ברייתא לא שמיע ליה – Not Everyone Knew Everything
Perhaps one of the widest misconceptions about the Talmud — held subliminally even by many who study it in depth! — is that it is the project of a group of Sages, sitting in a study hall, with all the sources available to them, playing out logic-based discussions around a set of questions. This could almost not be more wrong, on every level. This is not the place to detail all the aspects of Talmud scholarship that have helped us sharpen a more accurate picture, but I want to pick out one aspect that was a major contribution offered by Prof. Halivni. Simply put, his repeated assertion — emphasized again and again throughout Mekorot Umesorot — is that not everyone knew everything. Individual sages may or may not have known what other sages said. Baraitot — texts assigned to the time of the Mishnah, but not appearing in that canonical text — may or may not have been studied by all the sages who took up the topic under discussion. In other words, the serious student of Talmud cannot assume that what we have at the end of the talmudic discussion is what any given sage in the Talmud himself would have had access to. This, Prof. Halivni argued, was true even if the final redactional level of the Talmud itself, which may or may not have been aware of other talmudic passages or of the full scope of the traditions under discussion. Much of Mekorot Umesorot is about viewing the Talmud as being some version of a game of “broken telephone,” where what emerges at the end may be the best sense the editors could make of the limited information they had.
Whether or not one accepted all of his hypotheses, Prof. Halivni’s work opened up the reader to a more precise reading of each and every level of the talmudic text. Many others have and continue to offer focused studies on the “layers” present in the talmudic text, layers that represent the contributions of subsequent generations to an unfolding anthology of rulings and discussions over centuries. Prof. Halivni, took this genre to a scope few others reached (R. Yosef Dünner being one possible exception), offering his analysis on the lion’s share of the Talmud and truly showing how to ask these questions consistently across all sorts of sugyot, spanning all talmudic topics. Recognizing that not everyone knew everything allows for an expansiveness of thought and interpretation, allows more voices to be heard at full volume, allows us to hear those voices individually before we synthesize them with others. This has created a much richer and more curious culture of Talmud Torah that is hard to imagine being without once you have seen and experienced it.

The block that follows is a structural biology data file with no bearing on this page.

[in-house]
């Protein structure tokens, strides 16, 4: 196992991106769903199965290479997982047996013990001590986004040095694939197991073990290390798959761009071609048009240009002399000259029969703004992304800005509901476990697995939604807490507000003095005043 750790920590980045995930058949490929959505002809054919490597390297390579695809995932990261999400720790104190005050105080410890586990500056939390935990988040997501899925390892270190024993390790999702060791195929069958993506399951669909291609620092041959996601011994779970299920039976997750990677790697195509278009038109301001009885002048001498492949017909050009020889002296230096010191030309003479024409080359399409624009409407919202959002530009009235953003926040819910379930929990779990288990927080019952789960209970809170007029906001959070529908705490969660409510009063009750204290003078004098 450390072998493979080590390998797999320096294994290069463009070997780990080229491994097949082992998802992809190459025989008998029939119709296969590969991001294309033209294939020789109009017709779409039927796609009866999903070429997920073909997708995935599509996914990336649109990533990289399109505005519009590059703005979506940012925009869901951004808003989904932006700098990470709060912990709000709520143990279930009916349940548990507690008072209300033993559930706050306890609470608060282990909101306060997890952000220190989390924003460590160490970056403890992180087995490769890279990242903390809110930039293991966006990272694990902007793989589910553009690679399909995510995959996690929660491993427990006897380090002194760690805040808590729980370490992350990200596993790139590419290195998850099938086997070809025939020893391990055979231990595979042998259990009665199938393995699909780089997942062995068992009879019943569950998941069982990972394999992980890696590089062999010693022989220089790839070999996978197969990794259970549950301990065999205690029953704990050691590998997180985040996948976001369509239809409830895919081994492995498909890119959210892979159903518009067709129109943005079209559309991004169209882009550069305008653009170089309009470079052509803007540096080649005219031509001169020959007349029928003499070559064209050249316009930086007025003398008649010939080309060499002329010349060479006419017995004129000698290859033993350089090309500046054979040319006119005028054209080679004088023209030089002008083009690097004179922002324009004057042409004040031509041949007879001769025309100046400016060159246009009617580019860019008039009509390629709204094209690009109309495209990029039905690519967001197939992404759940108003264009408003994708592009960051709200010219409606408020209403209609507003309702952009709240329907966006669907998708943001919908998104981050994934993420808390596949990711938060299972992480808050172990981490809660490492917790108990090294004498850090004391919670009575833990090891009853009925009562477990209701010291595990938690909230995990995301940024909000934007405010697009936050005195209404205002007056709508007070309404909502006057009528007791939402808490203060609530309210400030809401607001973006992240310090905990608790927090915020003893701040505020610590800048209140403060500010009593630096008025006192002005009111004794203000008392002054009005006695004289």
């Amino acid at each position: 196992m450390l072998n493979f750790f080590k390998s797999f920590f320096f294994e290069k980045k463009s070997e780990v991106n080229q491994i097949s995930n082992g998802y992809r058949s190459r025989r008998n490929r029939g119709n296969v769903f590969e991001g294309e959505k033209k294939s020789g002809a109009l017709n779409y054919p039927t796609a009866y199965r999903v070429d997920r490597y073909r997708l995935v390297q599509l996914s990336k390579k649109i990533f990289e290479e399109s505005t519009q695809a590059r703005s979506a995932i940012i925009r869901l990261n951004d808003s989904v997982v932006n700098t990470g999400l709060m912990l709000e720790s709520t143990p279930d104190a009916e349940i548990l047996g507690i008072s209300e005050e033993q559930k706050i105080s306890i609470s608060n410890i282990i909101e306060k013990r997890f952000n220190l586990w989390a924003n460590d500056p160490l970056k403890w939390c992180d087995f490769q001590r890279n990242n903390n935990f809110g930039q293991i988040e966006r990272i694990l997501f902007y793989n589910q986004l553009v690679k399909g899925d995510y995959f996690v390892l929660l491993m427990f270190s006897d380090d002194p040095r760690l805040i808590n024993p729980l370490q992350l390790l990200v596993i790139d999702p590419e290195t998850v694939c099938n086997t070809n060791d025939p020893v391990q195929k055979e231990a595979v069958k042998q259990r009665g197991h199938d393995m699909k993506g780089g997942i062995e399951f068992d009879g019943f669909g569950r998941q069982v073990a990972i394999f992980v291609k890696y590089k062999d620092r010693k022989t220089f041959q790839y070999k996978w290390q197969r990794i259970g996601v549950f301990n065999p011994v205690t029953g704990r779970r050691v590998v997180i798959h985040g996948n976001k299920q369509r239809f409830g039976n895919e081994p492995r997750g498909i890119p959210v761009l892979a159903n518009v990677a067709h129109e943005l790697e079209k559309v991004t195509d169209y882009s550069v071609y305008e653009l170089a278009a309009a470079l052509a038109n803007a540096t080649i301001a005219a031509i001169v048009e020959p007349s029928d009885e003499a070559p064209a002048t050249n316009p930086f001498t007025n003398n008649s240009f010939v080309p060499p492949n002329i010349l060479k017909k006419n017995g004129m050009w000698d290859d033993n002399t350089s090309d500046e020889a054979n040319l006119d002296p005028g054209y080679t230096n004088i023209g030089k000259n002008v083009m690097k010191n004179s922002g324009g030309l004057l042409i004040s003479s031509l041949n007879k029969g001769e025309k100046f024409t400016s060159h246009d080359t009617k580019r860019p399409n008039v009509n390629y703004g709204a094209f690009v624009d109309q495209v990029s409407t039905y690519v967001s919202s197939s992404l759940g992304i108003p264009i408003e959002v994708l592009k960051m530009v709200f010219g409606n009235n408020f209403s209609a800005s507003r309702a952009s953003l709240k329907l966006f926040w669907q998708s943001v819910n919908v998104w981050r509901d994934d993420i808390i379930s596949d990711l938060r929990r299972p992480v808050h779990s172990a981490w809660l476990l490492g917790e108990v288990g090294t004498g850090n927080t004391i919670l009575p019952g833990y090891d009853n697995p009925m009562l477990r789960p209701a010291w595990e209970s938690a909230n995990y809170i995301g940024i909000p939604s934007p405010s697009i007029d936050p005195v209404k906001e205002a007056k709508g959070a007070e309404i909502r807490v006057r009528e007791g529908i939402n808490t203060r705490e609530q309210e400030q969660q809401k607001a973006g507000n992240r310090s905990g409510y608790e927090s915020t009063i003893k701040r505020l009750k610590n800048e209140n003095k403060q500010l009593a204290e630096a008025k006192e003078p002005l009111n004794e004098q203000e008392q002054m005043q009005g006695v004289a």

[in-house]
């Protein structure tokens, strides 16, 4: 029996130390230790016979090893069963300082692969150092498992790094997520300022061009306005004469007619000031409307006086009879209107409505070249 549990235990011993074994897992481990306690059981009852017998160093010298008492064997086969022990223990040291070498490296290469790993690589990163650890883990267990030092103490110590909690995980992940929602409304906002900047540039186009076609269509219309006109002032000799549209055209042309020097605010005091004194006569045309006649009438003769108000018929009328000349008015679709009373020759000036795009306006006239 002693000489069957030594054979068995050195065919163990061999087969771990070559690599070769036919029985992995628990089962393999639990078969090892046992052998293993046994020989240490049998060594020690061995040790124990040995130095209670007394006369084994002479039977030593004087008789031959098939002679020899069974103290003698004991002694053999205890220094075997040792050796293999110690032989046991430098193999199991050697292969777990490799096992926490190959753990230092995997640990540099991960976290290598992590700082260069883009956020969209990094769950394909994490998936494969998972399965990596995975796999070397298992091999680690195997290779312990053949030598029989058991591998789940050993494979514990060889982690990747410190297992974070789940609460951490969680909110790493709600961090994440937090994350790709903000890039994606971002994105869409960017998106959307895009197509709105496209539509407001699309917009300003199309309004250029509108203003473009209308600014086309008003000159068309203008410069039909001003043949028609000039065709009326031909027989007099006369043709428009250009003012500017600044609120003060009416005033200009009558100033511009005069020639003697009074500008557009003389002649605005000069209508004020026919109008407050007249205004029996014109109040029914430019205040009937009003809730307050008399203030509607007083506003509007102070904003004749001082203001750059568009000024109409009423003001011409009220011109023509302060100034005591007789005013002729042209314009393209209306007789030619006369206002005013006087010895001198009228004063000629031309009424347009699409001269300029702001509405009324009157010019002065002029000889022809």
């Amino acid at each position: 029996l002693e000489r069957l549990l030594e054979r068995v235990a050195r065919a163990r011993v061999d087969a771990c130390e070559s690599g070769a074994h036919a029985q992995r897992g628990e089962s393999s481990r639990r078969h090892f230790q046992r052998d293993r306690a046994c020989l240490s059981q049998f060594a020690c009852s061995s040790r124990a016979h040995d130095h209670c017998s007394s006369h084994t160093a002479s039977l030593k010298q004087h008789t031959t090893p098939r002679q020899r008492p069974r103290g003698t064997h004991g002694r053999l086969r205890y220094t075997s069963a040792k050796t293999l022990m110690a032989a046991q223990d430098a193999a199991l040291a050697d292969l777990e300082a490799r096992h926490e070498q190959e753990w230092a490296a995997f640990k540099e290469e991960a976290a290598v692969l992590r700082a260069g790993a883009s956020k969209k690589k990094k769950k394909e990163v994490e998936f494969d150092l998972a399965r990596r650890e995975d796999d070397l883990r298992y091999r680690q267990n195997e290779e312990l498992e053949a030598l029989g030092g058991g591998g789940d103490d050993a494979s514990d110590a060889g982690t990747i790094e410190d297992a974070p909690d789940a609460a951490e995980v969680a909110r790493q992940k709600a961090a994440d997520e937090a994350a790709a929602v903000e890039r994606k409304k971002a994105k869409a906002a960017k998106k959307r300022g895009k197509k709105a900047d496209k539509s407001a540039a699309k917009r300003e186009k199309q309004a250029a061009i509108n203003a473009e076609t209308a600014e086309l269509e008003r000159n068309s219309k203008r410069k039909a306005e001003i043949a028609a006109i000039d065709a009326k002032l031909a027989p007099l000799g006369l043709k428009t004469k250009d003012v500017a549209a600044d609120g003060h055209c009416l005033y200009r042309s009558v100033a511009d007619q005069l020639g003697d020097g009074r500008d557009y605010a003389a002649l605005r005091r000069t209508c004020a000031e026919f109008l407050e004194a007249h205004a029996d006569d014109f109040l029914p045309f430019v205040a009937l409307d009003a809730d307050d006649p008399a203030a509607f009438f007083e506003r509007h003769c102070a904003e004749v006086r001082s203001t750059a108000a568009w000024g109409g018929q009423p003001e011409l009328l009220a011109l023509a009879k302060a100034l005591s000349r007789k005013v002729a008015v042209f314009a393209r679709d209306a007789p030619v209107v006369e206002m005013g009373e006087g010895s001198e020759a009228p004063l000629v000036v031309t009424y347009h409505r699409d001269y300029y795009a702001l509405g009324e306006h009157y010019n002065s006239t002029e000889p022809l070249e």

מה שתלמיד ותיק עתיד להורות לפני רבו כבר נאמר למשה בסיני – Intellectual and Spiritual Continuity with the Past
Prof. Halivni modeled what it looked like to engage critical and historical questions as an organic outgrowth of the traditional learning of the beit midrash. Though he spent time teaching in a secular university context, his classes even there felt like shiurim in Gemara. The pages of his magnum opus — Mekorot Umesorot — are filled with quotations from the Rishonim and Aharonim and his entire bearing and demeanor was that of a yeshiva student. For him, asking the questions he did about the historical development of text was not a break with the past, but simply the necessary corollary to loving the text so much that you just had to understand it to its fullest, whatever tools would enable you to do so.
This was part of what was so magnetic about him as a scholarly and rabbinic figure to many people. He offered — more by modeling than by saying — a picture of what it could look like to engage modern questions without being in a state of rupture and disjuncture from one’s past. Models of that have always been personally important to me, and they continue to be critical for anyone who deeply longs to be part of an unbroken covenant without quashing questions that feel central for understanding our texts and our contemporary world. Prof. Halivni wasn’t really a “modern Jew” in the sense of projecting some sense of a new project that would need to reject aspects of the “old world” in order for Judaism to cohere in the contemporary moment. I aspire to that sense of continuity in my own religious life and try to bring it to my own students when we learn together. I am grateful to him for being one important model of the viability of that path.